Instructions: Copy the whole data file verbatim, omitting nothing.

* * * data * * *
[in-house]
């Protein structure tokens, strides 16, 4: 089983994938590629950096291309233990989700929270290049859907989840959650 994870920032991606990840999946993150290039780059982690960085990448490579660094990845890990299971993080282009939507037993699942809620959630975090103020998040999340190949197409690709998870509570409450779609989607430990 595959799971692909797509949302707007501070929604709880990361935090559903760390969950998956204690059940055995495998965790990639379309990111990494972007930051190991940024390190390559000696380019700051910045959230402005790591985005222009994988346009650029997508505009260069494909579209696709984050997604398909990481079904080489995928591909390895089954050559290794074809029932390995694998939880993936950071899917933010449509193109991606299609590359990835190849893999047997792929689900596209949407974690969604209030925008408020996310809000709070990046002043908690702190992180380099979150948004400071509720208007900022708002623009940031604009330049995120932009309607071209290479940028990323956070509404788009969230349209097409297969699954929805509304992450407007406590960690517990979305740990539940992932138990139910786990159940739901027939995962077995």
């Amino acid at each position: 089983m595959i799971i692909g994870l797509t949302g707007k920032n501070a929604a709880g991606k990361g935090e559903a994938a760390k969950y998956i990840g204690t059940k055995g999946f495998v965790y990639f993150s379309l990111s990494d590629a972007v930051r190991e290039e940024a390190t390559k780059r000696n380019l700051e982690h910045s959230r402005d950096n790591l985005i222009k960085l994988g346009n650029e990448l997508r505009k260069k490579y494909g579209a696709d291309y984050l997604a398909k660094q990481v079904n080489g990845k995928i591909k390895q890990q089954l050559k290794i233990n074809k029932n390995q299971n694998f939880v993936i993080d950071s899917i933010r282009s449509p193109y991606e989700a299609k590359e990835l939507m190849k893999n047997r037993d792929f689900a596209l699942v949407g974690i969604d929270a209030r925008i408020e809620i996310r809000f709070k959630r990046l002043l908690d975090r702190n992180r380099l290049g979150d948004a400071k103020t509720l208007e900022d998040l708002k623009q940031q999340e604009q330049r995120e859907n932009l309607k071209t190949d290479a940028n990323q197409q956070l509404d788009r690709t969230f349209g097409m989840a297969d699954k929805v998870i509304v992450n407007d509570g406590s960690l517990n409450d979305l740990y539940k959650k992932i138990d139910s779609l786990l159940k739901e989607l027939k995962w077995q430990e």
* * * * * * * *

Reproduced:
[in-house]
């Protein structure tokens, strides 16, 4: 089983994938590629950096291309233990989700929270290049859907989840959650 994870920032991606990840999946993150290039780059982690960085990448490579660094990845890990299971993080282009939507037993699942809620959630975090103020998040999340190949197409690709998870509570409450779609989607430990 595959799971692909797509949302707007501070929604709880990361935090559903760390969950998956204690059940055995495998965790990639379309990111990494972007930051190991940024390190390559000696380019700051910045959230402005790591985005222009994988346009650029997508505009260069494909579209696709984050997604398909990481079904080489995928591909390895089954050559290794074809029932390995694998939880993936950071899917933010449509193109991606299609590359990835190849893999047997792929689900596209949407974690969604209030925008408020996310809000709070990046002043908690702190992180380099979150948004400071509720208007900022708002623009940031604009330049995120932009309607071209290479940028990323956070509404788009969230349209097409297969699954929805509304992450407007406590960690517990979305740990539940992932138990139910786990159940739901027939995962077995």
């Amino acid at each position: 089983m595959i799971i692909g994870l797509t949302g707007k920032n501070a929604a709880g991606k990361g935090e559903a994938a760390k969950y998956i990840g204690t059940k055995g999946f495998v965790y990639f993150s379309l990111s990494d590629a972007v930051r190991e290039e940024a390190t390559k780059r000696n380019l700051e982690h910045s959230r402005d950096n790591l985005i222009k960085l994988g346009n650029e990448l997508r505009k260069k490579y494909g579209a696709d291309y984050l997604a398909k660094q990481v079904n080489g990845k995928i591909k390895q890990q089954l050559k290794i233990n074809k029932n390995q299971n694998f939880v993936i993080d950071s899917i933010r282009s449509p193109y991606e989700a299609k590359e990835l939507m190849k893999n047997r037993d792929f689900a596209l699942v949407g974690i969604d929270a209030r925008i408020e809620i996310r809000f709070k959630r990046l002043l908690d975090r702190n992180r380099l290049g979150d948004a400071k103020t509720l208007e900022d998040l708002k623009q940031q999340e604009q330049r995120e859907n932009l309607k071209t190949d290479a940028n990323q197409q956070l509404d788009r690709t969230f349209g097409m989840a297969d699954k929805v998870i509304v992450n407007d509570g406590s960690l517990n409450d979305l740990y539940k959650k992932i138990d139910s779609l786990l159940k739901e989607l027939k995962w077995q430990e």